Criteria for a problem formulation
Is my idea novel?
If you have an idea for a research topic, you should check to see if anyone else has already researched the same topic before you embark on your own research. Google Scholar is a good resource to use for this purpose. Try to find the most specific words for your topic and enter them into the search field. For example if you are interested in researching the smoking habits of immigrants in Israel, you could enter smoking immigrants Israel in the search field and see if you discover any papers that resemble what you are thinking about researching. You would for example find the following paper:
Baron-Epel, Orna, et al. “Multiethnic differences in smoking in Israel. Pooled analysis from three national surveys.” The European Journal of Public Health 14.4 (2004): 384-389.
You could then consider if this article focuses on what you would like to research or if your topic is different from the research already done. If the research is similar to your proposed topic, you can also see which other researchers have based their research on this article by clicking on the “Cited by” link under the article. By looking at these articles you might be inspired to find a new topic or a new angle on the topic.
If you don’t find any articles that are very similar to your planned topic, then you probably have a novel idea. But the fact that your idea is novel doesn’t necessarily mean that it is a good idea. There may be good reasons that nobody has studied the topic before, for example that the subject is irrelevant.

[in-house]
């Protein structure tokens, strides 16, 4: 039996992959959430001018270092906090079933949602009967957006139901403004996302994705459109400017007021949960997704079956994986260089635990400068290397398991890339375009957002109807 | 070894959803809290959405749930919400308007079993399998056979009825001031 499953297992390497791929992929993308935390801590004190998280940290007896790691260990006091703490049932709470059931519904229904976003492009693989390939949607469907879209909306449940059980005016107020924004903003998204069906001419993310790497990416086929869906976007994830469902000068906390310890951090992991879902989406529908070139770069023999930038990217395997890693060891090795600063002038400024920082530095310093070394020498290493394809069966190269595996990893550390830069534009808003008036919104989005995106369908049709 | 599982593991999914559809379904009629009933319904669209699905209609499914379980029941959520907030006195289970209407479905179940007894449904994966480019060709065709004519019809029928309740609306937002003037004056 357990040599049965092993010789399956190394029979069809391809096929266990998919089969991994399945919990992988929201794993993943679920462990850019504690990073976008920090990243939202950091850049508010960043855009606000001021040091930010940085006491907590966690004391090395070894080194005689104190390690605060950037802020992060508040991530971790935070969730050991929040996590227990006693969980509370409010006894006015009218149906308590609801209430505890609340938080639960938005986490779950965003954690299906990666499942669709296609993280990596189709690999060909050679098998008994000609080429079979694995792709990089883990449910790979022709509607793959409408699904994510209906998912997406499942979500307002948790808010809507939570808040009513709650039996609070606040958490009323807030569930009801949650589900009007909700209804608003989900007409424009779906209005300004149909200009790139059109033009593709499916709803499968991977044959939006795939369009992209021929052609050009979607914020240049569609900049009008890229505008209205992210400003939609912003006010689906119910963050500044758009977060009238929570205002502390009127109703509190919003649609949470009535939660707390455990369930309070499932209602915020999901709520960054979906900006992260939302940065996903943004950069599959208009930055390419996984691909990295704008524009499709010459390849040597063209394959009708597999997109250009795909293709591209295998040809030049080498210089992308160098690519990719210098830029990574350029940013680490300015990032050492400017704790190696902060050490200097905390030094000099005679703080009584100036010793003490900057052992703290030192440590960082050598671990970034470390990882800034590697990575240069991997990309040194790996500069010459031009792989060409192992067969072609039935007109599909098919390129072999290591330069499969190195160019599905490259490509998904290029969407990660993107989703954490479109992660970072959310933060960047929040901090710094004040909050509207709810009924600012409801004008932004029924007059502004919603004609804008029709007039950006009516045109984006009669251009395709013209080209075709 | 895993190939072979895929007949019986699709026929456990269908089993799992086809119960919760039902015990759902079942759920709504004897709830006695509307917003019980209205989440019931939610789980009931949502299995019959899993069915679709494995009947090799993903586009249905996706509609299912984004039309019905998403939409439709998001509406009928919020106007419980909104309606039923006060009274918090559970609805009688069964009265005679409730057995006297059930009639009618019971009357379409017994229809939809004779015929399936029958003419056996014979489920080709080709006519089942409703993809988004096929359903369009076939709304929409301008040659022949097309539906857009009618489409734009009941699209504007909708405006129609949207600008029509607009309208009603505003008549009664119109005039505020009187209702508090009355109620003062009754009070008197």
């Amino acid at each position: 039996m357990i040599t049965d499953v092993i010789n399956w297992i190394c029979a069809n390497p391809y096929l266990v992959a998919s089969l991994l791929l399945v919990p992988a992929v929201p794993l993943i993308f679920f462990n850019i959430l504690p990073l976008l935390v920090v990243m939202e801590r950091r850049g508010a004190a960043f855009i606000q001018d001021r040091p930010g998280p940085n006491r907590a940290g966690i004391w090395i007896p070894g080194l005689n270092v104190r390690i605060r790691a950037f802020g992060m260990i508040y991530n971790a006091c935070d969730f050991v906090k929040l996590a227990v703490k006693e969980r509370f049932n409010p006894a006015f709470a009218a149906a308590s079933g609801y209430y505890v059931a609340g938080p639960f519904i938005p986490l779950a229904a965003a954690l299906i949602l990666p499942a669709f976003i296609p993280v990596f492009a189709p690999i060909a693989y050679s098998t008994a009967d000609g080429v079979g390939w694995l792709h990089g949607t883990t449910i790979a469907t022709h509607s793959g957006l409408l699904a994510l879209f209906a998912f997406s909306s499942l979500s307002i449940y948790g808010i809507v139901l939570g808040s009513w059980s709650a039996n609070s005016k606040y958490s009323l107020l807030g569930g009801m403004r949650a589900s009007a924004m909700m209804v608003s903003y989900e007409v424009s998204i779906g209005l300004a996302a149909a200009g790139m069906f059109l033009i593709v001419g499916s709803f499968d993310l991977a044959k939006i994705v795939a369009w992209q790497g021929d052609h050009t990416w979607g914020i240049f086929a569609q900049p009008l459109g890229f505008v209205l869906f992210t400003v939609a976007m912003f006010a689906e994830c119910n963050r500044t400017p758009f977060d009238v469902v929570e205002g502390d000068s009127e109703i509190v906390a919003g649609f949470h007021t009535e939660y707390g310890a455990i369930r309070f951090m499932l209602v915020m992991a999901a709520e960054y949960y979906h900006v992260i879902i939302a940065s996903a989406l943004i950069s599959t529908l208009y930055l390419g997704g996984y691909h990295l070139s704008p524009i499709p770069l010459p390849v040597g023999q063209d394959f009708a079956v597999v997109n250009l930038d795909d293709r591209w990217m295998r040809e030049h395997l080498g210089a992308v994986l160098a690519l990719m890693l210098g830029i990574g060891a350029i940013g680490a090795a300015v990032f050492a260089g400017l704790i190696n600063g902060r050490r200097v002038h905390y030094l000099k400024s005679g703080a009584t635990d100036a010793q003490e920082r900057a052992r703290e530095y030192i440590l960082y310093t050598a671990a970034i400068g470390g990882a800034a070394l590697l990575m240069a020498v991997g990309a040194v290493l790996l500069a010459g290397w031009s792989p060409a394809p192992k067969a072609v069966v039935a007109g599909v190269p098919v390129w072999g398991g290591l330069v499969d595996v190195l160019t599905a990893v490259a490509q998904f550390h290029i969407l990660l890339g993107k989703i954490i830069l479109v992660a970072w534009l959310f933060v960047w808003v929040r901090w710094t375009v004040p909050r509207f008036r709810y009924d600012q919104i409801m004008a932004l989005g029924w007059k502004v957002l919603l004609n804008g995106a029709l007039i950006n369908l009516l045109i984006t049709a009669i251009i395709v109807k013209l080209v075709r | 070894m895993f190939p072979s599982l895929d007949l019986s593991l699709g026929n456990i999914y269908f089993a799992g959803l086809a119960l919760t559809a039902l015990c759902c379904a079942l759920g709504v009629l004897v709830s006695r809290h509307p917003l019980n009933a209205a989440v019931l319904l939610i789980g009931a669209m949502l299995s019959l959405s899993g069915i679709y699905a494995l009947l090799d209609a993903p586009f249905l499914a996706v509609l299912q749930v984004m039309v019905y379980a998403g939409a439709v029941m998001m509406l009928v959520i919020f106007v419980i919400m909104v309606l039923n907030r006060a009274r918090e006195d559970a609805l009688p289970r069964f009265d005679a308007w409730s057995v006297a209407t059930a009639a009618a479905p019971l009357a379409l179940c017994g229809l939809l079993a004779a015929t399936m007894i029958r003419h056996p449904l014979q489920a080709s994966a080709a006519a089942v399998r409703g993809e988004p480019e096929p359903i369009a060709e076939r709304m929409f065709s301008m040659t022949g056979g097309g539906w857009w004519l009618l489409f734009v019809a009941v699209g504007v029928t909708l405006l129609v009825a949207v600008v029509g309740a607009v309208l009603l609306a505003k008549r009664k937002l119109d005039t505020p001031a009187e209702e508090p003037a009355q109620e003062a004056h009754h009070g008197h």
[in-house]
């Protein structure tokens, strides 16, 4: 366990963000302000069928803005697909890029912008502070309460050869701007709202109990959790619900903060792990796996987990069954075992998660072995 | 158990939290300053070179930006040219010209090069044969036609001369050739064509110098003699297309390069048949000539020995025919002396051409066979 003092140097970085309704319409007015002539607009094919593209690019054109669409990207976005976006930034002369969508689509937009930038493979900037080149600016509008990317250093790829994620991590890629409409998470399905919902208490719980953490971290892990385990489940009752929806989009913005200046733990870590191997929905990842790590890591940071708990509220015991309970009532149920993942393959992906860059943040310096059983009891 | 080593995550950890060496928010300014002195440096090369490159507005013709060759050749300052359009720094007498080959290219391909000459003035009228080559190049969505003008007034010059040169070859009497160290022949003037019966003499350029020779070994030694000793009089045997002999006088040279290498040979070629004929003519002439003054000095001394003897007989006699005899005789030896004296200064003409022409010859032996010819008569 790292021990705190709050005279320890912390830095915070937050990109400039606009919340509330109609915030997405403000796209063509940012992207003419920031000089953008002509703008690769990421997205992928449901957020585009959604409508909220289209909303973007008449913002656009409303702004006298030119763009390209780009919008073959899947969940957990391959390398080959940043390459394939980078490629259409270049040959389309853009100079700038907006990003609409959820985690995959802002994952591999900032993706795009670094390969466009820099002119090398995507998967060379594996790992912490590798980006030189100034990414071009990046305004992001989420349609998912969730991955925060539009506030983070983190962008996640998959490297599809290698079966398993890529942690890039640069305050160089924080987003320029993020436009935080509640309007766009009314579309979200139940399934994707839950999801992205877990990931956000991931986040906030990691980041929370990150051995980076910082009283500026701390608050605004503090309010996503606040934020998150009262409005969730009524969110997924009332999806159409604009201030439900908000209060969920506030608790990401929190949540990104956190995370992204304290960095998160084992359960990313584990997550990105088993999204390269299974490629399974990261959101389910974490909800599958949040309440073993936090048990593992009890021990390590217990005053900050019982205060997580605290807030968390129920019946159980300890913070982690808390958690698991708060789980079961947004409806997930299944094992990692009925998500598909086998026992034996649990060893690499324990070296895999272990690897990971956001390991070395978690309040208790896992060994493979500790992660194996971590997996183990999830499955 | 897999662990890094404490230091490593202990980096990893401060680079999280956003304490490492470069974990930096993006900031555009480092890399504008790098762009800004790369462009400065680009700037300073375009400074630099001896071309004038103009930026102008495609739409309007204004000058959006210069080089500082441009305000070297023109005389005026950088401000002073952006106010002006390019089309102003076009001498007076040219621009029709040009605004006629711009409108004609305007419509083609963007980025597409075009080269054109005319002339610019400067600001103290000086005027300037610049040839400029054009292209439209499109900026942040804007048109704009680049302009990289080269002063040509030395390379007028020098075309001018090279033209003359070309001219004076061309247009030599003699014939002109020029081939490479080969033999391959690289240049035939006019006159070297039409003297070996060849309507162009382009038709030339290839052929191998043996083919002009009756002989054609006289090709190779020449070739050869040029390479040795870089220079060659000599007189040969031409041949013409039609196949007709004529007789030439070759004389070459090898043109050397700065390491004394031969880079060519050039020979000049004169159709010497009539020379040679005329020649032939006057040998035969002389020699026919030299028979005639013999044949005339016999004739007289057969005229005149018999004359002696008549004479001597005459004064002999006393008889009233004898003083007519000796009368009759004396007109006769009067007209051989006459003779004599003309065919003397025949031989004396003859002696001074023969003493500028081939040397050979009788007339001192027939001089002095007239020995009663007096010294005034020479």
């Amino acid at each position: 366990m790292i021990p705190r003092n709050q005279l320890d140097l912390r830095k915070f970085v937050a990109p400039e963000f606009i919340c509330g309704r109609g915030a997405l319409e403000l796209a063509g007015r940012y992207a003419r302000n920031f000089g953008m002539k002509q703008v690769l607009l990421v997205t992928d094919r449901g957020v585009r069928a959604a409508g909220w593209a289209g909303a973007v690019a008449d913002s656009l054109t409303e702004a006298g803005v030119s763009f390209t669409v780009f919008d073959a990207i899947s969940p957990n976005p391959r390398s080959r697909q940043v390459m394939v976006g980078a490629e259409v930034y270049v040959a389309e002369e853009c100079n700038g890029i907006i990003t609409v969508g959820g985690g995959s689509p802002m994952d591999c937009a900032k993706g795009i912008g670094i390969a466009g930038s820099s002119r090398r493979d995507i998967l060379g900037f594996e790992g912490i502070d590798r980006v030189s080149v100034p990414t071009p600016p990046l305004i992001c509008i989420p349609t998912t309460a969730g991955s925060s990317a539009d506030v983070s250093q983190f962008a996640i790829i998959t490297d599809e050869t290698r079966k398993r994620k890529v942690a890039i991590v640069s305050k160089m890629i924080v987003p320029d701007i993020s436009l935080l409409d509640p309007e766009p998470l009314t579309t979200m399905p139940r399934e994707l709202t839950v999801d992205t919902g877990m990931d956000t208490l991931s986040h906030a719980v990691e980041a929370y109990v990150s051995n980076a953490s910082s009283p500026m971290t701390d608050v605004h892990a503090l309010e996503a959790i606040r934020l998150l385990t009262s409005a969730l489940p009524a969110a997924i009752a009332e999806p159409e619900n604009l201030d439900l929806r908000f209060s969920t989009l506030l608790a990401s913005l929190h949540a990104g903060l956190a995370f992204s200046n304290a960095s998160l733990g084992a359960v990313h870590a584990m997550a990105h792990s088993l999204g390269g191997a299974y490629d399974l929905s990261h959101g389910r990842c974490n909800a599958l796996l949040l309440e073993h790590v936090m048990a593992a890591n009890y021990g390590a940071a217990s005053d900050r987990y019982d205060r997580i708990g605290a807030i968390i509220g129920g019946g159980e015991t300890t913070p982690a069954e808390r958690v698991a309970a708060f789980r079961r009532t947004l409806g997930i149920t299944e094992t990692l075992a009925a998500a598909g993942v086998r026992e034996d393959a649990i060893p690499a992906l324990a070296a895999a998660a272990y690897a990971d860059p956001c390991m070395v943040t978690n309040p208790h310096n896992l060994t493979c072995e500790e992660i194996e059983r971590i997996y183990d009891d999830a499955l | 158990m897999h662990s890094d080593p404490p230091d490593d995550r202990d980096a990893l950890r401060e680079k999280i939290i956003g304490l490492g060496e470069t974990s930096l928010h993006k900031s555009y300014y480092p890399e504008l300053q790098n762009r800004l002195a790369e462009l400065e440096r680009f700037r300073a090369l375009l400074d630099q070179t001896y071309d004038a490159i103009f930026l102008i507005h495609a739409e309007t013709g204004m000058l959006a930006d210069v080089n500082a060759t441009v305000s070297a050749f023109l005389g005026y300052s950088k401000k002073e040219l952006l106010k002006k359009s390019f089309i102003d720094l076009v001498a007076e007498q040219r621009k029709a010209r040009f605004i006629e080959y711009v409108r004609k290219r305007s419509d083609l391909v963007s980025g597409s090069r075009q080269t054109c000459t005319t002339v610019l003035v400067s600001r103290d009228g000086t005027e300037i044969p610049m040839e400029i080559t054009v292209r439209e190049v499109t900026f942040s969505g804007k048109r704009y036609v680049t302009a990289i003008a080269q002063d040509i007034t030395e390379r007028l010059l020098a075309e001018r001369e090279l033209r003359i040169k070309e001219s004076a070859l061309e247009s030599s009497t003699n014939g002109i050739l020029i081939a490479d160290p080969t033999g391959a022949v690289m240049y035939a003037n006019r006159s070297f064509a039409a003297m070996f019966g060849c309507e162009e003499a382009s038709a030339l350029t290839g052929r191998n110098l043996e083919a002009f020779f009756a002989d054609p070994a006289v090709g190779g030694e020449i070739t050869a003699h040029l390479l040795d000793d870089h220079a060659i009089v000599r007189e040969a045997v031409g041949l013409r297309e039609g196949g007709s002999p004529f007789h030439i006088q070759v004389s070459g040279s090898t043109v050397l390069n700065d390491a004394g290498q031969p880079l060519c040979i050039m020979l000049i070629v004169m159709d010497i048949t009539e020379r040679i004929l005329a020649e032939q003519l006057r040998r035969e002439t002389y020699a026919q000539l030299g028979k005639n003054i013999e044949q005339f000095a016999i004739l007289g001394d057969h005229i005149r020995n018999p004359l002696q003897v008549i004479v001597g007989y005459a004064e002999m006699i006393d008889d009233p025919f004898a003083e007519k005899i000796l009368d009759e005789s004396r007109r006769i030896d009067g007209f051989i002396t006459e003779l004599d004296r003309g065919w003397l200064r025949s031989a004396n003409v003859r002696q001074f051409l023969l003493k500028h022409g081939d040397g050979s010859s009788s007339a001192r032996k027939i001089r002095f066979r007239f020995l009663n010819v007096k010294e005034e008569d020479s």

Is my idea relevant?
Besides being novel, you must also have a clear feeling that your topic or your angle on your topic is relevant for anyone other than yourself as a student. Clarify this by using your explorative literature search to describe the specific problem – geographic, scope, extension – and to establish to yourself that your topic ties up with the nature of the problem, even if it is not measurable at this time. This work will hopefully bring you closer to a concrete description and argument of the aim of the thesis and why it is worth dealing with.
But is it feasible too?
Is my question feasible?
Once you have an idea for your research topic that appears to be novel and relevant, you should then consider whether it is feasible. E.g. will you be able to perform the research and write your thesis before its deadline? Time is quite short to finish your thesis and if your thesis will be based on empirical research there can be a lot of different practical considerations to deal with. Therefore, think carefully about how long time it will take to collect and process data, e.g. from interviews; whether you have the needed contacts to realize it, whether your project is ethically justifiable and whether you have the necessary financial resources to cover the costs. The explorative literature search may give you an idea of the scope and nature of the work that you will be expected to do.
Identify some good narrow keywords for the problem you want to work with and check in Google Scholar what has been published on this subject. Select better keywords based on the result.
Your problem might be both novel, relevant and feasible, but is it too broad, too narrow, or o.k.? Take a look at the following page.